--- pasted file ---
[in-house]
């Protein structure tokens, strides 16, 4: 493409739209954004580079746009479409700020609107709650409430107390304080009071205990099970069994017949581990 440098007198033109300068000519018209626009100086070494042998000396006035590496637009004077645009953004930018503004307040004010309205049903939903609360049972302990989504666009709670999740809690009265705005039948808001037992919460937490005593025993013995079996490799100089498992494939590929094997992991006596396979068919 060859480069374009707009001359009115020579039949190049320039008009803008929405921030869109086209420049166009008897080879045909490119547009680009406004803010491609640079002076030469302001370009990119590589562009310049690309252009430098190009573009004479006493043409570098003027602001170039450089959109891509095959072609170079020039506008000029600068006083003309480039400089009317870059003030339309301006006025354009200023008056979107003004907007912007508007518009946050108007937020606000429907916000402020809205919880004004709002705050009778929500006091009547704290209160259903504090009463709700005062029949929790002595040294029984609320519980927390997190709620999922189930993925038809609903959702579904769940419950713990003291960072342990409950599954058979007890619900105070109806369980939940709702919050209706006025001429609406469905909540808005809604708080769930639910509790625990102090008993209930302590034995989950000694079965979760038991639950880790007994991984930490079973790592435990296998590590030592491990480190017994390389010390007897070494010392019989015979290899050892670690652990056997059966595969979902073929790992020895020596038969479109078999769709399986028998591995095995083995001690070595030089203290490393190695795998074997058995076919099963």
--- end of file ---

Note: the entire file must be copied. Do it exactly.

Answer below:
[in-house]
């Protein structure tokens, strides 16, 4: 493409739209954004580079746009479409700020609107709650409430107390304080009071205990099970069994017949581990 440098007198033109300068000519018209626009100086070494042998000396006035590496637009004077645009953004930018503004307040004010309205049903939903609360049972302990989504666009709670999740809690009265705005039948808001037992919460937490005593025993013995079996490799100089498992494939590929094997992991006596396979068919 060859480069374009707009001359009115020579039949190049320039008009803008929405921030869109086209420049166009008897080879045909490119547009680009406004803010491609640079002076030469302001370009990119590589562009310049690309252009430098190009573009004479006493043409570098003027602001170039450089959109891509095959072609170079020039506008000029600068006083003309480039400089009317870059003030339309301006006025354009200023008056979107003004907007912007508007518009946050108007937020606000429907916000402020809205919880004004709002705050009778929500006091009547704290209160259903504090009463709700005062029949929790002595040294029984609320519980927390997190709620999922189930993925038809609903959702579904769940419950713990003291960072342990409950599954058979007890619900105070109806369980939940709702919050209706006025001429609406469905909540808005809604708080769930639910509790625990102090008993209930302590034995989950000694079965979760038991639950880790007994991984930490079973790592435990296998590590030592491990480190017994390389010390007897070494010392019989015979290899050892670690652990056997059966595969979902073929790992020895020596038969479109078999769709399986028998591995095995083995001690070595030089203290490393190695795998074997058995076919099963």